Private sector’s role in industrialising Tanzania

Wednesday June 12 2019



Speaking at a meeting that brought together private sector traders and businesspeople from across mainland Tanzania last Friday (June 7, 2019), President John Magufuli said that “hakuna nchi inaweza kuendelea bila sekta binafsi, hakuna” [No country can develop without the private sector, there’s not]. Reacting to this statement, renowned businessman and former chairman of the CEO Roundtable of Tanzania Ali Mufuruki tweeted that it’s the “Best message of the day, or maybe of [Dr Magufuli’s] presidency so far…”

Right now, I think it’s fair to say there is great hope amidst challenging times in Tanzania. At no time in Tanzania’s recent history of economic development has a cross section of private sector traders and businesspeople drawn from 139 districts of the mainland territory to discuss the business environment and vent their frustration at a meeting televised live with the head of state and government.

Besides that, in all fairness, we must admit that in the face of insistent gloom among Tanzania’s business community, President Magufuli encouraged the traders and businesspeople who attended the meeting with him to freely share their views on the difficulties they were facing when doing business in the country. And they did just that openly.

The Tanzania Development Vision 2025 was launched in the year 2000, amidst the failure of the three-decade-long Arusha Declaration policies, when the country needed a new sense of direction marvellously exemplified in the drive towards industrialisation.

The drive was reinvigorated by President Magufuli when he took power in November 2015 in quest for sustainable growth and development that promotes, inter-lia, job creation.

Several initiatives


Despite several initiatives by the State to improve the business environment and promote investment, manufacturing industry performance remains low; “the share of manufacturing in Tanzania’s GDP has been declining in the recent past – from a peak of 7.6 per cent in 2011 to 4.9 per cent in 2016, although this share was up to 5.5 per cent in 2017” (see, Mbelle, Amon and Kabanda, H. “Recent progress towards industrialisation in Tanzania”. Economic and Social Research Foundation). So, why is growth and competitiveness in Tanzanian manufacturing and progress towards industrialisation slow?

Several challenges and problems are making the business environment unfriendly and inhibiting the attainment of industrialisation in Tanzania.

They include high compliance costs in starting and operating businesses; cumbersome pre-approval procedures; multiplicity and duplicity of regulatory processes; loopholes in some laws and regulations which are easily exploited by public officials who take bribes; and multiplicity of taxes, charges, and levies.

But this is by no means exhaustive of all possible challenges and problems in the Tanzanian business environment.

Another major fetter to industrialization is the misperception amongst private foreign entrepreneurs and investors about the risk of doing business or investing in Tanzania.

These bottlenecks galore are unconducive to private investment and have made it nearly impossible to build a vibrant and competitive private sector that can accelerate Tanzanian industrialisation.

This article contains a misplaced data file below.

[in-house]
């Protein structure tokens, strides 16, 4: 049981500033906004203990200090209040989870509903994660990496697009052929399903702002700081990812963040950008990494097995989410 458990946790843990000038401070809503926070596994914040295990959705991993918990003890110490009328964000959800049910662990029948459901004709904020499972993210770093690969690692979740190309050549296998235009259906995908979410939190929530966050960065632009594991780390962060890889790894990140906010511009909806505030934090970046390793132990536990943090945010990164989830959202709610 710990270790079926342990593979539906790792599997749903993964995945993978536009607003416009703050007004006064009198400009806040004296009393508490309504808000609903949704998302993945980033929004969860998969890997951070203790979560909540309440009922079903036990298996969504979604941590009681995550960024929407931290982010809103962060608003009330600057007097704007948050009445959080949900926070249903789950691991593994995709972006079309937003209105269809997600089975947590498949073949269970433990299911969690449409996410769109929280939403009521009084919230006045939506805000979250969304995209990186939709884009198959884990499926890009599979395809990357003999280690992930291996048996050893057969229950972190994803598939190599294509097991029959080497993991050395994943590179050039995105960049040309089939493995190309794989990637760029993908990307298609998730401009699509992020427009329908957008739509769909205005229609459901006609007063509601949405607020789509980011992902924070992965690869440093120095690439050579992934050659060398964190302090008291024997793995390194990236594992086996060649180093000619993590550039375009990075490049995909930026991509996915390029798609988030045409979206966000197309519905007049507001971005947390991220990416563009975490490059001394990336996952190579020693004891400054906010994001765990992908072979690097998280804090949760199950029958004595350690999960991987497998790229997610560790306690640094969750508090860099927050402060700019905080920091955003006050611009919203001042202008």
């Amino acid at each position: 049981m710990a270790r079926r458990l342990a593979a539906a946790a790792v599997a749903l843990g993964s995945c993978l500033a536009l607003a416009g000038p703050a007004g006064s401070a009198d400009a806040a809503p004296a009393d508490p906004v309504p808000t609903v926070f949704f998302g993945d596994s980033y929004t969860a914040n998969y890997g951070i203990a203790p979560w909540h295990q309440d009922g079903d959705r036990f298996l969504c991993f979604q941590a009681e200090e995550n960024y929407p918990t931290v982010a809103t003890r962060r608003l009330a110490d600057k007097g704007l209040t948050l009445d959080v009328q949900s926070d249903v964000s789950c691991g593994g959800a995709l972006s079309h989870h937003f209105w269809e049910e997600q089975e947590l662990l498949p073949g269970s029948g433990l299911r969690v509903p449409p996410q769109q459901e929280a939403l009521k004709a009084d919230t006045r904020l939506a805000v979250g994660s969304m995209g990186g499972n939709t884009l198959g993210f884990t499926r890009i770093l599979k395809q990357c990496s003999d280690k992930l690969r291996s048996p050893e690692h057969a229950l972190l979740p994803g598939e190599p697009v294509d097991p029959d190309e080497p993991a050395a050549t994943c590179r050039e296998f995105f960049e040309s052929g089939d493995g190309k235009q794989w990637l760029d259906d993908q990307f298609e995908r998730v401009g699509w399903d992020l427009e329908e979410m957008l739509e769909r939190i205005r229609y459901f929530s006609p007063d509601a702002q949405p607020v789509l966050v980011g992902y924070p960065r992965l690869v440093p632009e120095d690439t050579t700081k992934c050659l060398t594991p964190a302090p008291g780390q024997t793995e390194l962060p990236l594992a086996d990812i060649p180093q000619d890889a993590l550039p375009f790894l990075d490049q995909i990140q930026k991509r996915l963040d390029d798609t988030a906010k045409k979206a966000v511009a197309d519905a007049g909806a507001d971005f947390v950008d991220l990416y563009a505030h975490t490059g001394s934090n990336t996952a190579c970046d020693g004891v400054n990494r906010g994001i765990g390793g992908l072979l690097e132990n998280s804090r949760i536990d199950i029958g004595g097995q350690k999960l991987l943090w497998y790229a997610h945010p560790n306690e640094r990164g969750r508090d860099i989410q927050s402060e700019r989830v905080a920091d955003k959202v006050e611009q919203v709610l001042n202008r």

A quick scan of economic history research reports suggests that an industrialized economy needs active public-private sector linkages; therefore, the private sector should be a high priority for government policymakers.

Bearing in mind that agriculture and agribusiness will still be crucial sources of livelihoods in Tanzania and a linchpin to food security and improvement in the quality of life of Tanzanians, diversifying agriculture and allying it with industry, manufacturing and processing competency is so important in helping to fight poverty in the country.

Yet, as retired civil servant and politician Mr Chrisant Mzindakaya told President Magufuli at the State House meeting, agriculture was one massive trough of disillusionment.

The private sector in Tanzania should play a big role in developing and taking to scale contemporary innovative technologies and business practices in agriculture and other sectors of the economy, but government support in correctingmarket failures, ensuring financial stability and protecting human health and the environment is fundamental. Tanzanian SMEs make up the vast majority of all Tanzanian businesses, providing jobs in the formal and informal sectors.

Therefore, it’s indispensable for the government to formulate the right policies that create a favourable environment for SMEs, including enacting reasonably clear and ascertainable legal rules and providing adequate finance.

Important ways to support Tanzanian private businesses and industries include crafting a national programme to proselytise a manufacturing mindset (improved productivity, efficiency and quality) amongst Tanzanians; providing expert knowledge and technical assistance necessary for local manufacturers to comply with standards in this era of heightened global competition; encouraging technology transfer from universities and institutes to the private sector; and developing a grassroots network of traders and businesspeople across every district and region of Tanzania to educate them on domestic and overseas marketing opportunities in the manufacturing industry and on the strategies to exploit those opportunities.

Other important ways entail involvement of the private sector in reviewing, formulating and implementing Tanzania’s policies in order to win the sector’s commitment; and respect by the government and the people for the rule of law.

These public-private sector initiatives would portend well for the industrialisation of Tanzania.

Paul Kibuuka is the managing partner of Isidora & Company Advocates.